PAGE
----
Citizens Call logo

Change at Citizens’ Call

You’re probably aware at this point that there hasn’t been much going on around here at Citizens’ Call.  Hardly anything.  So after plenty of stewing and ruminating, it’s time to come clean.

The message here is about change, both journalistically and personally.  My drive to generate local news stories on a regular basis has been depleting like tap water from a badly leaking faucet – relentlessly and rather dramatically.  Kind of like a wildcat strike (what the heck, another metaphor) that engulfs production.  The resistance to regular work routines by management and workers –  that would be me on both counts – has been fierce and, by all accounts, thoroughly successful.  So something had to give.

Things really crystallized by the end of the year when Bill Cosby showed up for his initial court date.  With Elkins Park being trumpeted as ground zero in stories blanketing the globe, where was Citizens’ Call?  Carrying groceries, if you really want to know.  Not that pitching in more on the grocery shopping is high on my bucket list, but it does speak in a way to the personal upside of what comes next.

I’ll be moving on in a new rhythm.  Released from the chains of lining up stories for every tomorrow or fretting about my Google Analytics will definitely bring a new spring to my step.   Fewer meetings, free evenings, more cooking, more pleasure reading.  Vacations without the specter of the next story hanging over my head.   Pursuing old interests (there’s already a growing chorus of “please, anything but that!” when it comes to picking up my trombone) and finding new ones.  You get the picture, the jewels of retirement.  Except for one thing: I don’t exactly want to retire.  And that’s where things get a little confused and, no doubt, why it’s taken so long to crank this out and talk about the future of Citizens’ Call.

It’s not going away entirely, but if you’re an email subscriber, don’t expect to start finding it again in your mailbox every morning.  Still, I don’t know what’s next, although, clearly, there are some big issues for Cheltenham (beside the day-to-day news that will be largely left to someone else) that will continue to cry out for coverage.  Major development projects and comprehensive zoning changes; possible new ownership/management of the township sewer system; addressing the “achievement gap” in the public schools; flood protection; periodic looks at the local housing market; a fair role for non-profits in contributing to the local public purse – just to name a few.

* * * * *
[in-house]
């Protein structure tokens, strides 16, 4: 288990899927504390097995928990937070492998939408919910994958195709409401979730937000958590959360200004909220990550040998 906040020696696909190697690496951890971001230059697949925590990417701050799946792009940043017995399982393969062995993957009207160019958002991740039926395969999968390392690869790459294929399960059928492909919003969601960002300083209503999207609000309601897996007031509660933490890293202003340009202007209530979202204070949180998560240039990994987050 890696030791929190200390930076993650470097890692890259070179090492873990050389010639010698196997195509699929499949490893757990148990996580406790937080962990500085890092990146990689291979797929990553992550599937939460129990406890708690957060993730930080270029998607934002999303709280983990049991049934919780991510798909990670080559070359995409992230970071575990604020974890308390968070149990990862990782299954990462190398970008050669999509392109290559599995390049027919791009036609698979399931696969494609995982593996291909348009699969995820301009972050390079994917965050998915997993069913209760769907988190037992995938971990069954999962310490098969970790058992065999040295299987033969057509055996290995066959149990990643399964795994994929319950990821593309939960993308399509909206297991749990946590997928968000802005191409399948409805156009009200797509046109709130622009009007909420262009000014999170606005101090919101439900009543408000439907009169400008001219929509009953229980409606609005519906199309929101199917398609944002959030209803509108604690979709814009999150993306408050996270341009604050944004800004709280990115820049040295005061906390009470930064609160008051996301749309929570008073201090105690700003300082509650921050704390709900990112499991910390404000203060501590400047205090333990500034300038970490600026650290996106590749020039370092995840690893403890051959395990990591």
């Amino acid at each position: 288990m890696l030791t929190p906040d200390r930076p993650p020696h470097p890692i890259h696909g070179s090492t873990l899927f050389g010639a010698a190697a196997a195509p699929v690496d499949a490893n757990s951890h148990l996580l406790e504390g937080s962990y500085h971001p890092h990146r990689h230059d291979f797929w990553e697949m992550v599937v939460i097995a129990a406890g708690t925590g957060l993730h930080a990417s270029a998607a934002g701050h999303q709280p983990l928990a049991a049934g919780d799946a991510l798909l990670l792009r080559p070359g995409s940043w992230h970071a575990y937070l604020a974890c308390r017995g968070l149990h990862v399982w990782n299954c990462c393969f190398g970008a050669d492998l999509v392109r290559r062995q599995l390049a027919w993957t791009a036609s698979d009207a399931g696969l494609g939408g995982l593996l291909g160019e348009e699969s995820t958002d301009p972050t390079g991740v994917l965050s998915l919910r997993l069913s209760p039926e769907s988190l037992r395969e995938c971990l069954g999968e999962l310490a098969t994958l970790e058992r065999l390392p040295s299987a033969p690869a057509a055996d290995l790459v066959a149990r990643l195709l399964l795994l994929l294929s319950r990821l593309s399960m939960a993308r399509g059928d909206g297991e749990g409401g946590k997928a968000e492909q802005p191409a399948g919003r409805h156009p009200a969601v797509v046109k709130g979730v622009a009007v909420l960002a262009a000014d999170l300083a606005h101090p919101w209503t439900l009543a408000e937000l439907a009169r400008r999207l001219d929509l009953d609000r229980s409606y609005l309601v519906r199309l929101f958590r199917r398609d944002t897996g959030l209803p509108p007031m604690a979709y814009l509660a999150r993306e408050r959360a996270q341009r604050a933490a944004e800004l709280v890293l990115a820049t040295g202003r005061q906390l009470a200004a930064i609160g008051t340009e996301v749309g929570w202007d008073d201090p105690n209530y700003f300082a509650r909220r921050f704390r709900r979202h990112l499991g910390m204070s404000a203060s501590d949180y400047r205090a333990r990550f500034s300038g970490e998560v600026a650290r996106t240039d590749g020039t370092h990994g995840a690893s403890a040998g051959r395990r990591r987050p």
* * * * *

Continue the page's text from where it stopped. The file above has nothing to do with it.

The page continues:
There are also a range of broader issues that I’m passionate about, which seem worthy of attention.  Voting rights and election administration, campaign finance reform, aspects of the local criminal justice system and a whole lot more.  Focusing on those kinds of themes might well transform Citizens’ Call from a local news site into a blog, or involve projects outside of either format.  In any of those other scenarios, its function would be very different and its routine community service role changed and, most likely, diminished.

For the most part, it’s been a great ride.  I’ve met so many people who I now consider friends who I probably wouldn’t know at all if it weren’t for covering all those meetings and events.  And I’d like to think that Citizens’ Call opened up some eyes to the possibilities for local journalism.  We’ve tried to fill a piece of the growing gap between what the mainstream media delivers in this age of diminished possibilities for local news (especially for suburban communities and those of Cheltenham Township’s size) and what vibrant democracy demands.  Of course, you can’t separate the role of the press from its underlying economics in a digital world.  The lack of impetus on the business side is certainly a factor driving this change.  We needed to be bigger and take on a larger presence, which didn’t happen for a variety of reasons.